I recently got my hands on a Cool Brewing Bag because I live in a hot climate here in Australia, a state called Queensland. In Summer our temperatures can get quite high, not only does it get hot, but the humidity is disgusting as well which can spell disaster for a brew.
I am by no means a professional brewer. I do extract brews and while I would like to move into all-grain brewing eventually, at the moment, I don’t have the time or money to do so.
If you are like me, you have no dedicated brew fridge, you don’t keg and just pour the extract tins into your fermenting vessel, put the yeast in and set it aside.
Enter the Cool Brewing Bag.
This bag is essentially just a large cooler with a waterproof lining, round with a lid and a couple of zips. If a swamp cooler is ghetto then this bag is a Rolls Royce.
I will admit I was skeptical of this bag at first. I read some great reviews online and over at Amazon, it has a lot of 5 star ratings. Could this bag really offer the temperature drops that it claims you can achieve? I set to find out.
I thought about attempting a lager in this thing and I have read that some brewers have managed to do it, but the pain I would be inflicting on myself to keep the temps low wouldn’t be worth it. So I decided to brew a dark ale, the SMOTY Ale via the Coopers website.
I was surprisingly able to keep the temperature at a consistent 20 Celsius. Even when fermentation was active, the temperature didn’t climb too drastically. All I did was get myself some of those blue ice bricks you can get at your local Bunnings and use those to keep the temps low.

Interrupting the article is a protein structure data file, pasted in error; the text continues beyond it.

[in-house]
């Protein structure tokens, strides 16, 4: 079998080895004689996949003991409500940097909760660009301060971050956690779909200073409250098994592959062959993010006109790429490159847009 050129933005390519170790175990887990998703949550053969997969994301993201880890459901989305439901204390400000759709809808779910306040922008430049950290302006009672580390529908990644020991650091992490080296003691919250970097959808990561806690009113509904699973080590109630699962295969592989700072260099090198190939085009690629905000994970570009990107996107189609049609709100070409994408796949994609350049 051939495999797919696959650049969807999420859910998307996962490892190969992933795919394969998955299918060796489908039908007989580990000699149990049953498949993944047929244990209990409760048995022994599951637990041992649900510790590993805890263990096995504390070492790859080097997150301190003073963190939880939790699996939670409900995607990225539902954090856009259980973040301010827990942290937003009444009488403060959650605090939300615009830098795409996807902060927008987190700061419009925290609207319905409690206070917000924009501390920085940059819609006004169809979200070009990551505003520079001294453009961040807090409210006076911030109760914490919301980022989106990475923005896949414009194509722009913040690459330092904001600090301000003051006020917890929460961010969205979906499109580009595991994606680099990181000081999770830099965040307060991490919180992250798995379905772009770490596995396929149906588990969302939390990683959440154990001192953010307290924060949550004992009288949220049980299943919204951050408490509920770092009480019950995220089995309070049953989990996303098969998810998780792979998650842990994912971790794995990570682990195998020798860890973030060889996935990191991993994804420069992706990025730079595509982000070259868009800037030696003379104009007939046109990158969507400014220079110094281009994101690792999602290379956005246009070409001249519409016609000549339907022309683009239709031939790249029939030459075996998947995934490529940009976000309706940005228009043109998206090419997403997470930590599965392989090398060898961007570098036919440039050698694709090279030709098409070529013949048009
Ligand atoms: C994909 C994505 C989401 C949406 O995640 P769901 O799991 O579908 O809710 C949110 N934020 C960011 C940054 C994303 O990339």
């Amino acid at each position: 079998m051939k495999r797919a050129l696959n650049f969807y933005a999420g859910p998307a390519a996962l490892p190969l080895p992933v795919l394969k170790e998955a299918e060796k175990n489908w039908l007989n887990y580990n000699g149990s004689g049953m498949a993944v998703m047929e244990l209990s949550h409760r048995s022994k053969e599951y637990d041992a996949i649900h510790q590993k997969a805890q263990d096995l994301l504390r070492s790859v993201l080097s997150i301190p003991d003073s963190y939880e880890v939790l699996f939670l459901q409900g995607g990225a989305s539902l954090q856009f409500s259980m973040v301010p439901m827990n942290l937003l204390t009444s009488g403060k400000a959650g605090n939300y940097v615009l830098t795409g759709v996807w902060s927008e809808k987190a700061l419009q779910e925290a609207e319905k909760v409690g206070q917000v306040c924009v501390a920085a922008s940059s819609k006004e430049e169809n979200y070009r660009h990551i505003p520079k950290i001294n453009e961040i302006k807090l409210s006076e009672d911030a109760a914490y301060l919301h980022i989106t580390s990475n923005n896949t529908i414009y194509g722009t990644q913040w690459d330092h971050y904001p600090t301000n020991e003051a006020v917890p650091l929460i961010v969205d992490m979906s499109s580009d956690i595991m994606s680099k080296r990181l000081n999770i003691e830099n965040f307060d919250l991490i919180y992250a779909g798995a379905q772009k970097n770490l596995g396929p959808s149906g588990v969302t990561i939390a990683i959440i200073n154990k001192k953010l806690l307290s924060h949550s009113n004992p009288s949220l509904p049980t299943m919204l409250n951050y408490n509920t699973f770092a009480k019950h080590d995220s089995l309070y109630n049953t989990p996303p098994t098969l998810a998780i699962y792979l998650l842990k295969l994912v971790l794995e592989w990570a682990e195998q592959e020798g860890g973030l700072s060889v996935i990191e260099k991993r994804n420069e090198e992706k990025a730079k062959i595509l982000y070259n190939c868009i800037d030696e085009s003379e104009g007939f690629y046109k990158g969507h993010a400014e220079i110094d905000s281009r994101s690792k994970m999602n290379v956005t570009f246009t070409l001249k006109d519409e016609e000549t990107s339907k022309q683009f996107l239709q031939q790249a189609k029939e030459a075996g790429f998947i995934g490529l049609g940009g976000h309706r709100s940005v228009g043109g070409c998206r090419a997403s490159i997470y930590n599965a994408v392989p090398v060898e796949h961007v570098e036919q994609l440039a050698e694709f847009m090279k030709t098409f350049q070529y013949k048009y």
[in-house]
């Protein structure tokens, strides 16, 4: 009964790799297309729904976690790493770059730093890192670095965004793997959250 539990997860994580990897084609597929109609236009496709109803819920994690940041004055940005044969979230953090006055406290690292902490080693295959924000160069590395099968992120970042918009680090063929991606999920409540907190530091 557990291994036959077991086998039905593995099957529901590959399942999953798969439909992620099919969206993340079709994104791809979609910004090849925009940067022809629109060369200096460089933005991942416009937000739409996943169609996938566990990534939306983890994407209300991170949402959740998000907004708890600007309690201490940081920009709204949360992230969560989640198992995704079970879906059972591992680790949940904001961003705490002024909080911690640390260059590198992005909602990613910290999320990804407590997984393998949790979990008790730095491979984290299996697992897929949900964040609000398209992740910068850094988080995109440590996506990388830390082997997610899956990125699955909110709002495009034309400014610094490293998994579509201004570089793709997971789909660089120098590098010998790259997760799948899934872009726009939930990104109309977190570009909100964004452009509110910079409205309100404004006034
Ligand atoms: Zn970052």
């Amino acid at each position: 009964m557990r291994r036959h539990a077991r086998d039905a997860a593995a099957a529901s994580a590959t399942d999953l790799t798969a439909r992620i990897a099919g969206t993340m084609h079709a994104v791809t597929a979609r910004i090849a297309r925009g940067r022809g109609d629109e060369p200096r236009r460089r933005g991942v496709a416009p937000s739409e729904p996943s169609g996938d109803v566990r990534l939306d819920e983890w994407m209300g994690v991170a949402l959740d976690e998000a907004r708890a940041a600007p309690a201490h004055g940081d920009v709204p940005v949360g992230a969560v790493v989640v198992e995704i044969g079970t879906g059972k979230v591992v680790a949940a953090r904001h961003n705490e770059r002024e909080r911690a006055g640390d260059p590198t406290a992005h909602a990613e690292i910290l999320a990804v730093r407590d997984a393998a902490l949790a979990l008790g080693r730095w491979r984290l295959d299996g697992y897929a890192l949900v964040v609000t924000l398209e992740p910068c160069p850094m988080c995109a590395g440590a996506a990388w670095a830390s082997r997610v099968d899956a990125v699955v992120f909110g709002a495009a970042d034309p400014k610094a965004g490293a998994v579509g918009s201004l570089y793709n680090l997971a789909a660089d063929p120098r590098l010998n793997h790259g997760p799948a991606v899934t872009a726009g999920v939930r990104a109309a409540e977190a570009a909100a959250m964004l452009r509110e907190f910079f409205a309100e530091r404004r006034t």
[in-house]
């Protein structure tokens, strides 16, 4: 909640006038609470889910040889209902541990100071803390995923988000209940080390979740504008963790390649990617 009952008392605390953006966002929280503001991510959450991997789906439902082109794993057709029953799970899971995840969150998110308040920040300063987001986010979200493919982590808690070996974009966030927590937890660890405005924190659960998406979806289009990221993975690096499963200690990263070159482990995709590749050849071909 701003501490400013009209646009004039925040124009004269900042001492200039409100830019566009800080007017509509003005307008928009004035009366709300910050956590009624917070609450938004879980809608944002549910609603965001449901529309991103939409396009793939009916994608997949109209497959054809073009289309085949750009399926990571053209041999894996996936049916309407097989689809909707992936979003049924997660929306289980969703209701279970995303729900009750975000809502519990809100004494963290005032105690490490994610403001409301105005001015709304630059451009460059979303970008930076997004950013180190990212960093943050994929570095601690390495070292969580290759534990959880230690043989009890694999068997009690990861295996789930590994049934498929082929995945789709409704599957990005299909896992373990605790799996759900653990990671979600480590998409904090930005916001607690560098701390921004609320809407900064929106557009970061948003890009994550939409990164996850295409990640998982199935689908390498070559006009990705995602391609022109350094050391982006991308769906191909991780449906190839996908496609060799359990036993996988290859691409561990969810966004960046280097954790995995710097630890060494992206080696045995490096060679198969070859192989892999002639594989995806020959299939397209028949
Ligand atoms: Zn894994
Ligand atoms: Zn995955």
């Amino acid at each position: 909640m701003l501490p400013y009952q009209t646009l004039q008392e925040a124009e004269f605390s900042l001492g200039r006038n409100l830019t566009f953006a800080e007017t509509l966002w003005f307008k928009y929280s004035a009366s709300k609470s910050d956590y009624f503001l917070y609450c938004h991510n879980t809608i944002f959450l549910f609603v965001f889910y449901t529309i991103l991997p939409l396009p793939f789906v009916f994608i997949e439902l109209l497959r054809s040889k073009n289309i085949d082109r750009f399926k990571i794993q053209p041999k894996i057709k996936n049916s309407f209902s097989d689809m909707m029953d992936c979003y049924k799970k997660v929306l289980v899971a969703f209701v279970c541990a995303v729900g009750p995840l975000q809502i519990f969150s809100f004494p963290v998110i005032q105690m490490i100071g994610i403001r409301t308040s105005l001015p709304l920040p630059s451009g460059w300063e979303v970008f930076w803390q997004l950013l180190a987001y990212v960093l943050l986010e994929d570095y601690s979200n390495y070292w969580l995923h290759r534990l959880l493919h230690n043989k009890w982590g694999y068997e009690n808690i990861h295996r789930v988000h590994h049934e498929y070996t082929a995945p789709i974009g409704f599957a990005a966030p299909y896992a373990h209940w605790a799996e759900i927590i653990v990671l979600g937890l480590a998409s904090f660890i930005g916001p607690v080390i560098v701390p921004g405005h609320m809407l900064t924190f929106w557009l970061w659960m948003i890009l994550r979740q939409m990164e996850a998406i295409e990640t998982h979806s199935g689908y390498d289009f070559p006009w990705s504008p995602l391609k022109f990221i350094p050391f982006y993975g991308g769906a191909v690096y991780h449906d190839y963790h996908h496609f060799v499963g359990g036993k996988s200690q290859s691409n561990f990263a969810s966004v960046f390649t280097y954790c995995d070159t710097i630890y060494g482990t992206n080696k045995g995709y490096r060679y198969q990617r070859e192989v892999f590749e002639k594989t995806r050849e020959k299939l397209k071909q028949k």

However, I also froze some 2 liter bottles of water and admittedly, I found the bottles worked a lot better (the instructions for this bag do mention bottles of water).
Once you are done with the bag, take out your fermenting vessel and then hose it down. You will want to hose this thing down and do it well as the condensation is a recipe for mould (I actually got some mould, but it came right off). Cleaning this bag when you are done is imperative.
Thanks to this bag, I am able to keep my wort cool while it ferments in the first few days and produce dramatically different beers thanks to the low temps preventing unwanted additions from forming inside of the wort when it gets too hot.
I am no longer a skeptic. If you live in the hotter parts of Australia or anywhere where you need to keep your brew insulated (this could work with both hot and cold), then this bag won’t disappoint. There is a reason it is so highly rated online, this bag is legit.
You can not only use this thing for brewing, but I had an event not long ago and filled it with ice and used it as a cooler to hold drinks and keep them cool, it worked well. This bag has definitely paid itself off already with its usefulness.
Would running a dedicated fridge for brewing be easier? Definitely. Would be more economical? Not exactly. While a small brewing fridge wouldn’t cost that much to run, in the long run you will end up paying more than what this bag costs.
If you are still on the fence, just buy it. Go to your local homebrew store and get yourself one (or just buy online).